Sunday, July 8, 2012

Baby food jars

Social identity is a complex thing.  As I continue to dig into controversial issues as a graduate student, pseudo-theologian, white woman, I also still identify as a mother.  And whether it's part of the social construction of gender, socialization or some innate womanly instinct to feed my children, I am the one in the house who gets to be in charge of the baby food.  Which is fine.  Anyway, this is my attempt to reconcile my seemingly disparate identities and let people know I'm not serious all the time.  I put on my pants two legs at a time.  Or is that one leg at a time?  I didn't pay attention.

The deal with the baby food is that I made all of Son #1's at home.  I was convinced (and still am) that baby food is overpriced, considering it contains pureed food and water, over-packaged and nutritionally homogeneous.  The major conviction was that of simplicity and frugality, however, as evidenced by the fact that I did not use strictly organic fruits and vegetables.  I bought a book that taught me how to make "super baby porridge" and so I made batches and batches of the multi-grain stuff and froze it in  ice-cube trays.  It was a good experience.

Now, as I have mentioned before, we have qualified for the WIC program.  In this program, babies at 6 months get hundreds of cans of baby food per month and two boxes of baby cereal.  Which we are grateful for.  Nonetheless, the baby is not in love with this "real food" yet, and it is all my effort and trickery to get him to eat somewhere around 2 cans of baby food a day, at best.  Combine that with the fact that something, perhaps the fiber-less cereal or the baby meats, seems to stop him up.  When it seemed that this might be the culprit for a few sleepless nights, it was a full-out boycott on any suspicious baby food items.  I switched him to the home-made millet cereal more familiar to me and generally backed off the 2 can/day quota.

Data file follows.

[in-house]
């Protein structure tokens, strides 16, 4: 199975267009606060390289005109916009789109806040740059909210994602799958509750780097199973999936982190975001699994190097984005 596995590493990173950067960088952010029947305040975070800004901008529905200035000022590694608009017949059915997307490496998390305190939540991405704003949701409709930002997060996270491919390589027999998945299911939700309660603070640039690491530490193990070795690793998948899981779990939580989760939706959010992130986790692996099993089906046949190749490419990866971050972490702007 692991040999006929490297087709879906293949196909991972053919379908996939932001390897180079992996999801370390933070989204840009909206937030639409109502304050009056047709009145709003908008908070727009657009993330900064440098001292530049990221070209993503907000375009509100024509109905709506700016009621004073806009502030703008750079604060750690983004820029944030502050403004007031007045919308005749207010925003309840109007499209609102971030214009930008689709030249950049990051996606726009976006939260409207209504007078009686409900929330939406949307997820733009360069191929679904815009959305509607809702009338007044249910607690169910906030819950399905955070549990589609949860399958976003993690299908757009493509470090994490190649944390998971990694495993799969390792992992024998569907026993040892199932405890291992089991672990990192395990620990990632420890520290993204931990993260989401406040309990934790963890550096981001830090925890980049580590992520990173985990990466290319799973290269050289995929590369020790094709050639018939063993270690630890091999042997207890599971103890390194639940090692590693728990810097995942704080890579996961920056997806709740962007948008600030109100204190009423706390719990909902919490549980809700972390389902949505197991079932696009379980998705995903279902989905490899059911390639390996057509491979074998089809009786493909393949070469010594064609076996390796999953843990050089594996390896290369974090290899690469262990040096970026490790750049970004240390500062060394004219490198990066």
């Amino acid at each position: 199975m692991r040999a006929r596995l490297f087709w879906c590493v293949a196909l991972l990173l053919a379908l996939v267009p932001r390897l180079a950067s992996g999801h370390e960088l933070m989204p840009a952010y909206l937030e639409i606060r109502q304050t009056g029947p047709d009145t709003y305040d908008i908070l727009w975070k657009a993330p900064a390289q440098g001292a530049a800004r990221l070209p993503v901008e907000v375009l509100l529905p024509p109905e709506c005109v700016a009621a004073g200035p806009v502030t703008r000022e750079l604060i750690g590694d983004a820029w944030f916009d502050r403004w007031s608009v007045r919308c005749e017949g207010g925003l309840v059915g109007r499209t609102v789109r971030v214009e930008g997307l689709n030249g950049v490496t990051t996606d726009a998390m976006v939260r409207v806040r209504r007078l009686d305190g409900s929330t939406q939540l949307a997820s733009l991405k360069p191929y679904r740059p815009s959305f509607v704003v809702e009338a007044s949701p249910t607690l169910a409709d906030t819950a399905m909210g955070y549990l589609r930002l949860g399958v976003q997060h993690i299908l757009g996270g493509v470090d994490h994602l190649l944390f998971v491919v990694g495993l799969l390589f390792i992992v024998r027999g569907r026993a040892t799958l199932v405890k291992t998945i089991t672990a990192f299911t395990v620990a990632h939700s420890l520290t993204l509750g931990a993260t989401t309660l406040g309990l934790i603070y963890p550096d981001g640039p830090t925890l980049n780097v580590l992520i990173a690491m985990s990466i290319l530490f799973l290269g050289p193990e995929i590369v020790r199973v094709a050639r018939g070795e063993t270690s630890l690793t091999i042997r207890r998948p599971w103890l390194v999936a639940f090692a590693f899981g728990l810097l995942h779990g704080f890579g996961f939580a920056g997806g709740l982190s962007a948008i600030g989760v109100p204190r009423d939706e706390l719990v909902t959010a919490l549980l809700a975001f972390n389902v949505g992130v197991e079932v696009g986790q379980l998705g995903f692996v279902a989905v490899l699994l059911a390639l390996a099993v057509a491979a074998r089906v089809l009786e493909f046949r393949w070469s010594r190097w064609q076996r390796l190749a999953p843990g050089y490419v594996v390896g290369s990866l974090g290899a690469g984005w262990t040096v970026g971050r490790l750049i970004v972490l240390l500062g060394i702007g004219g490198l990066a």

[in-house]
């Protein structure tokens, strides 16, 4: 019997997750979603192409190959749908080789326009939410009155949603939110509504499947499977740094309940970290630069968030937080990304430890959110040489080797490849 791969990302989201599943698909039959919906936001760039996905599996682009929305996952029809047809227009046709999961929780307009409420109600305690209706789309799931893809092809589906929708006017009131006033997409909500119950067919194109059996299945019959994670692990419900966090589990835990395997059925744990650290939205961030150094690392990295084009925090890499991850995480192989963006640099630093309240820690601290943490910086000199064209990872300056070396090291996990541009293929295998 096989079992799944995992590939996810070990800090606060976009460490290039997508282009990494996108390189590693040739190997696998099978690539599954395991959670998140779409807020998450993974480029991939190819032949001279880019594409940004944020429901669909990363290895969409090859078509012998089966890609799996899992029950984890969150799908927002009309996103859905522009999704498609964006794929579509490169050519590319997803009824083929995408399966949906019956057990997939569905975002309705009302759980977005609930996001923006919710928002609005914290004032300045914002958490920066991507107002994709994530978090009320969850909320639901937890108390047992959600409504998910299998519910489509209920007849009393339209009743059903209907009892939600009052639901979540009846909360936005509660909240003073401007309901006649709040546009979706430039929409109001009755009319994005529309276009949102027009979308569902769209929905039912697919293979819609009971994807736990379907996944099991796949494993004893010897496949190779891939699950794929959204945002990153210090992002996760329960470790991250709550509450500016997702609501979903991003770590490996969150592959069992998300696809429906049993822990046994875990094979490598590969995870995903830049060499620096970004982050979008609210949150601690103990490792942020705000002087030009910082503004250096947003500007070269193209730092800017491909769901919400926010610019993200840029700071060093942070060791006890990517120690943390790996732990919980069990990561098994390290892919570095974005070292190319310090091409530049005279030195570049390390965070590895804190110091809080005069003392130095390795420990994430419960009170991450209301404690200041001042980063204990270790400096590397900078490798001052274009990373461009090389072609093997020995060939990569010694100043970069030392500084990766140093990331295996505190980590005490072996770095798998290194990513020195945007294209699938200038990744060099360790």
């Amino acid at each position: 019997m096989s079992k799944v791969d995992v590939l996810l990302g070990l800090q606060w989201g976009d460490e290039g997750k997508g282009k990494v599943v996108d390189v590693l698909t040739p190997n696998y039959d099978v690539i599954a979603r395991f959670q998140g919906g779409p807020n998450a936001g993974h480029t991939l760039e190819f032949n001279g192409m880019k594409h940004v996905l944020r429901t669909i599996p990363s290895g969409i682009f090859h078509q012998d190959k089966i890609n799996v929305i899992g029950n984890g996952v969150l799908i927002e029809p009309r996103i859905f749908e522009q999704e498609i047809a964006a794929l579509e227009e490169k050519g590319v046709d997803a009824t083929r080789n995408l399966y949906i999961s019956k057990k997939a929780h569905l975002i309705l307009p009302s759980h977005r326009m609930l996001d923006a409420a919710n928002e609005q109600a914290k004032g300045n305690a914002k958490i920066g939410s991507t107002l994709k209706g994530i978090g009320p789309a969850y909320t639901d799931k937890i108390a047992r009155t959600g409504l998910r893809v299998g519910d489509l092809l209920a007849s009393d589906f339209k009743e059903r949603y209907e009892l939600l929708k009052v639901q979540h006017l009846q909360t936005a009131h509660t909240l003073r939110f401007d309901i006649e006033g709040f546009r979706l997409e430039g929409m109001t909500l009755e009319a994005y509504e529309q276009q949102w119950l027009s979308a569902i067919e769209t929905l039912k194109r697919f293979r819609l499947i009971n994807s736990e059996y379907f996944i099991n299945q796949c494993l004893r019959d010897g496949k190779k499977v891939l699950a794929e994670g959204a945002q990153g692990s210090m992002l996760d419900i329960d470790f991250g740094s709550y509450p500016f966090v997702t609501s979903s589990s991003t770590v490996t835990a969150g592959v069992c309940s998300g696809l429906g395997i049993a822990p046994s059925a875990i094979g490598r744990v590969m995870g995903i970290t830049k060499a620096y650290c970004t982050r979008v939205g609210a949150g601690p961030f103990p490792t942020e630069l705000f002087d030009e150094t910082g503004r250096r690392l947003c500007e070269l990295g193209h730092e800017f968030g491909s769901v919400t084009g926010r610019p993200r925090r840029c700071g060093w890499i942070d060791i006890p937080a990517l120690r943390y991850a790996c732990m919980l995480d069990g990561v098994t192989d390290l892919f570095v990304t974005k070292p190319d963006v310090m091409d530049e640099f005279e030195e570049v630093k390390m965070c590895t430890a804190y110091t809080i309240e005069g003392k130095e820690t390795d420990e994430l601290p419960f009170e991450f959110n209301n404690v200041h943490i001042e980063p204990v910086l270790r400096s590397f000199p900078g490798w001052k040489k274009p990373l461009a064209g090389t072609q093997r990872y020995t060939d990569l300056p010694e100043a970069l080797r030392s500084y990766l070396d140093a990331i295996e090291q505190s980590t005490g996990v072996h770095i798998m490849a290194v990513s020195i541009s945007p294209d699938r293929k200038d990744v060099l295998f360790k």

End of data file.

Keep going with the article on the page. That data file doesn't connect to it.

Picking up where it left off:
So now what to do with all this baby food.  Fortunately, the world wide web (can we still say that?) offers a myriad of blogs to help with such an issue.  I feel I should note at this point that we will most likely donate any baby food that we cannot use after the baby stops eating it.  But while there is a chance that he will eat it, we will continue to stock our shelves, but occasionally try to clear some space by re-purposing it.  Soup seemed to be the obvious choice, so next time I make chili most of the ground chicken is going in there, with perhaps a few cans of squash.  The fruit is the easiest to work with since it is actually delicious to grown-ups and toddlers.  We even made a meat spread with the canned beef the other day and pretended we were British by adding Worcestershire sauce and sliced cucumbers.  It might not be my favorite, but is certainly an emergency food option.

That's all. 

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